Mixed signals from Williams after an odd Thursday

After faring so poorly in the opening five races, you may expect Pastor Maldonado’s P6 finish in FP1 to bring some joy to Williams. However, their response after practice was still somewhat subdued, admitting that the changes made to his car for FP2 (where he finished P14) did not work. Regardless, this race still appears to be the team’s best chance of scoring any points so far this season.

Caterham and Marussia pin their hopes on a crazy race

Monaco has a tendency to produce a crazy race every now and then. In 1996, just three cars finished and Olivier Panis won for Ligier in what is widely considered to be the most surprising race of all time. Therefore, maybe, just maybe, if Caterham and Marussia can keep it on track, they could possible record a strong finish to give either team a stranglehold on P10 in the constructors’ championship. Points may be out of the question, but if it’s going to happen anywhere, it will be at Monaco.

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Track: Circuit de Monaco, Monte Carlo (3.34km)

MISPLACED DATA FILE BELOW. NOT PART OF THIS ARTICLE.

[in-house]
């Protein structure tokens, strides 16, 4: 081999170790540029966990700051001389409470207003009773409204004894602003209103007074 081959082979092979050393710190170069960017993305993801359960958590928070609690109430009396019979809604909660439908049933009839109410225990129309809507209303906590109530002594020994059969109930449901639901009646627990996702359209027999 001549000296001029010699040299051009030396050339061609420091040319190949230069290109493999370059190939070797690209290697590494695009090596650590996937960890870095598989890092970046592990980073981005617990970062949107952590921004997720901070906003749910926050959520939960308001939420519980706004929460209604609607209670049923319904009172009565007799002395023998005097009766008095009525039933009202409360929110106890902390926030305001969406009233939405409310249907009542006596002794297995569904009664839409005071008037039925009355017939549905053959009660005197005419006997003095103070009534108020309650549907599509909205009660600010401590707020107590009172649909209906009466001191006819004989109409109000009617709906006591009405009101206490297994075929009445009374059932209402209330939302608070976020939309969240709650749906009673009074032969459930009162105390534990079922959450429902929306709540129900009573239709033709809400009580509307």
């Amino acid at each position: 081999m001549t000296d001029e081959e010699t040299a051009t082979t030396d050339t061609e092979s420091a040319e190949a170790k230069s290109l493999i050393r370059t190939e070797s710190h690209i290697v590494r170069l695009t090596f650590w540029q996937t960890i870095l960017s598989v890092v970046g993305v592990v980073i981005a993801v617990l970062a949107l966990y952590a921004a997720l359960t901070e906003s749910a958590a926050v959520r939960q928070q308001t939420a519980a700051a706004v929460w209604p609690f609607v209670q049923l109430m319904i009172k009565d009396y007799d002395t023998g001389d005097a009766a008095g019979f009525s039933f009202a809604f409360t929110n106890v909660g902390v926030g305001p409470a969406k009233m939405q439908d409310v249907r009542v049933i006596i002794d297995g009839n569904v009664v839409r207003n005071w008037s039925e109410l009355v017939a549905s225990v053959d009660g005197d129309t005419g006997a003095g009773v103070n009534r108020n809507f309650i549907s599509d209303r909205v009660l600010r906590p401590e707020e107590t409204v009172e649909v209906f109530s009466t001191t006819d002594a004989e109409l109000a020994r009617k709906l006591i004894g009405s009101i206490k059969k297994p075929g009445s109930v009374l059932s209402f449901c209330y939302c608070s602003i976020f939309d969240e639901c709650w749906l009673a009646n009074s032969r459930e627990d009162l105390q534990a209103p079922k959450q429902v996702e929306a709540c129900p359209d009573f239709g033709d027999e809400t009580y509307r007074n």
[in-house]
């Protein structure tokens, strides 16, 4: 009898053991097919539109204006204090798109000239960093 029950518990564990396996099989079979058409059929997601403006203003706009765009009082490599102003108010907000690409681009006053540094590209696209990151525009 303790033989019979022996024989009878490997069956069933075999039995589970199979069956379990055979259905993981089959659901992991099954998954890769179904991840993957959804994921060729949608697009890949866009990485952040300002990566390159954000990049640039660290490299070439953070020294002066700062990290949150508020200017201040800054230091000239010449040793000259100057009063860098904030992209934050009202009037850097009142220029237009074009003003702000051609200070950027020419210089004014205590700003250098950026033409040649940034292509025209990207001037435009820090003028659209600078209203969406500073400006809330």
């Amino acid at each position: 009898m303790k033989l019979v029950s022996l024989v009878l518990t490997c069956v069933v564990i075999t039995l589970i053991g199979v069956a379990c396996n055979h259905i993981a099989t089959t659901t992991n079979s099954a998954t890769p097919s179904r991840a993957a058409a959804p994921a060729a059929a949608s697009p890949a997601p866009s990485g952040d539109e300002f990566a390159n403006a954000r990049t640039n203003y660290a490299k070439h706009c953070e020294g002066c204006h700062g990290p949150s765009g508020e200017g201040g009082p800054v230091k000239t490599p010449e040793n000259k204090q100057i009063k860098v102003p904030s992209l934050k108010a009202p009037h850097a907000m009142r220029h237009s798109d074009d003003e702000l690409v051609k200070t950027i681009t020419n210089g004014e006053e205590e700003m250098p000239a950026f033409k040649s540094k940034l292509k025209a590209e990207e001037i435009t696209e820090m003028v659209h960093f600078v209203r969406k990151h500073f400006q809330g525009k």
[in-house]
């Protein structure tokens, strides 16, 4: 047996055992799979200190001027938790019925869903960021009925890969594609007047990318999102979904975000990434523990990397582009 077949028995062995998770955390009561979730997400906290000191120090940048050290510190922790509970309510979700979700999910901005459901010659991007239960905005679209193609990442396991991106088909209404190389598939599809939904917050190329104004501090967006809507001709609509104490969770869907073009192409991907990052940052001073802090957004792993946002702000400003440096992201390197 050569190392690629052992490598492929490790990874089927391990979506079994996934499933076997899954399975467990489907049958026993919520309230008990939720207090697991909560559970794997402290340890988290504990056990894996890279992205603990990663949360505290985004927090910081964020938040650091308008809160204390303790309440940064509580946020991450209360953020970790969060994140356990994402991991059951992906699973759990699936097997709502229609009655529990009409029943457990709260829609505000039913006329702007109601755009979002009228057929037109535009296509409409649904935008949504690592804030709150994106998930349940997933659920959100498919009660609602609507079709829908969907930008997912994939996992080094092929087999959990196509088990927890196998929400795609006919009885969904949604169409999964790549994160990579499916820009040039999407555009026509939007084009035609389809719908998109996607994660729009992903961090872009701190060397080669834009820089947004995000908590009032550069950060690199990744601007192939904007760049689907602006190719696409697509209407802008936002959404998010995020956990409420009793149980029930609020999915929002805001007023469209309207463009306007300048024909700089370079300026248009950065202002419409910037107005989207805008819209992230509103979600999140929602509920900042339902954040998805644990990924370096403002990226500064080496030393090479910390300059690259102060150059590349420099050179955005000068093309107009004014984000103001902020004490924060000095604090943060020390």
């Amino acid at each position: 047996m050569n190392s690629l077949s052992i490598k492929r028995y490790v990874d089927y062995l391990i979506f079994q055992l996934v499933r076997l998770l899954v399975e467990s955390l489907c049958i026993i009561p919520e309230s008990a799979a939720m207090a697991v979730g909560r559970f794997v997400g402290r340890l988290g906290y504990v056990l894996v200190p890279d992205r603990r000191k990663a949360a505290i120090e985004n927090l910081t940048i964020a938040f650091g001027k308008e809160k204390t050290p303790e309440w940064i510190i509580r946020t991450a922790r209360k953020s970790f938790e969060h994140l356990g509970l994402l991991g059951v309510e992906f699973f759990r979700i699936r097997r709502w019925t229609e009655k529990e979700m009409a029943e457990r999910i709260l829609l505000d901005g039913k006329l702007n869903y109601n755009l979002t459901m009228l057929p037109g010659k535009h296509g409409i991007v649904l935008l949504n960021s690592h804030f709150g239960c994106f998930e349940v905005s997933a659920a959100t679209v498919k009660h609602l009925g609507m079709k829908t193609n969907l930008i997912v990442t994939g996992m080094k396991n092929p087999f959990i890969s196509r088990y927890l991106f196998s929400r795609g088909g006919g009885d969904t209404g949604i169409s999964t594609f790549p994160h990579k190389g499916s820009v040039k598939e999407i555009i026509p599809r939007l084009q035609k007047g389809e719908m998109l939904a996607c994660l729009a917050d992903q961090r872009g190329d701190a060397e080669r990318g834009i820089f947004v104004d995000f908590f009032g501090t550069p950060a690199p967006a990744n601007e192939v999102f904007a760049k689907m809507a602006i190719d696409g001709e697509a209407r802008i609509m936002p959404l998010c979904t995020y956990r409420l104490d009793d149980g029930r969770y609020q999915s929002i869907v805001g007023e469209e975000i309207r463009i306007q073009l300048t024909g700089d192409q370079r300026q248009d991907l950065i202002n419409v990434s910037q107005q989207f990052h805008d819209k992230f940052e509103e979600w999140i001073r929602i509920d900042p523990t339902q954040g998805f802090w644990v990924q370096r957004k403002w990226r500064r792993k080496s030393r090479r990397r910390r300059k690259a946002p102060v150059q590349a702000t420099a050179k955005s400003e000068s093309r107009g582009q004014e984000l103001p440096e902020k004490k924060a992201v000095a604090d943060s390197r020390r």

Laps: 78
Corners: 19
Lap Record: Michael Schumacher 1:14.439 (2004)
Tire Compounds: Super-Soft (Option); Soft (Prime)
2012 Winner: Mark Webber (Red Bull)
2012 Pole Position: Mark Webber 1:14.381
2012 Fastest Lap: Sergio Perez 1:17.296
DRS Zones: Main straight (T19 to T1)

Thursday – Free Practice 1: Session report
Thursday – Free Practice 2: Session report
Saturday – Free Practice 3: 11:00am local/05:00pm ET
Saturday – Qualifying: 14:00pm local/08:00am ET
Sunday – Race: 14:00pm local/08:00am ET

Carlos Munoz back at Andretti Autosport for 2018 Indy 500

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After posting two runner-up finishes and three top-five results in four starts with Andretti Autosport at the Indianapolis 500, Colombian Carlos Munoz will come home to the team as its sixth driver in the 2018 race. He’ll instantly vault into win contention, given his pedigree at the Speedway and joining Andretti’s team that has won three of the last four ‘500s there.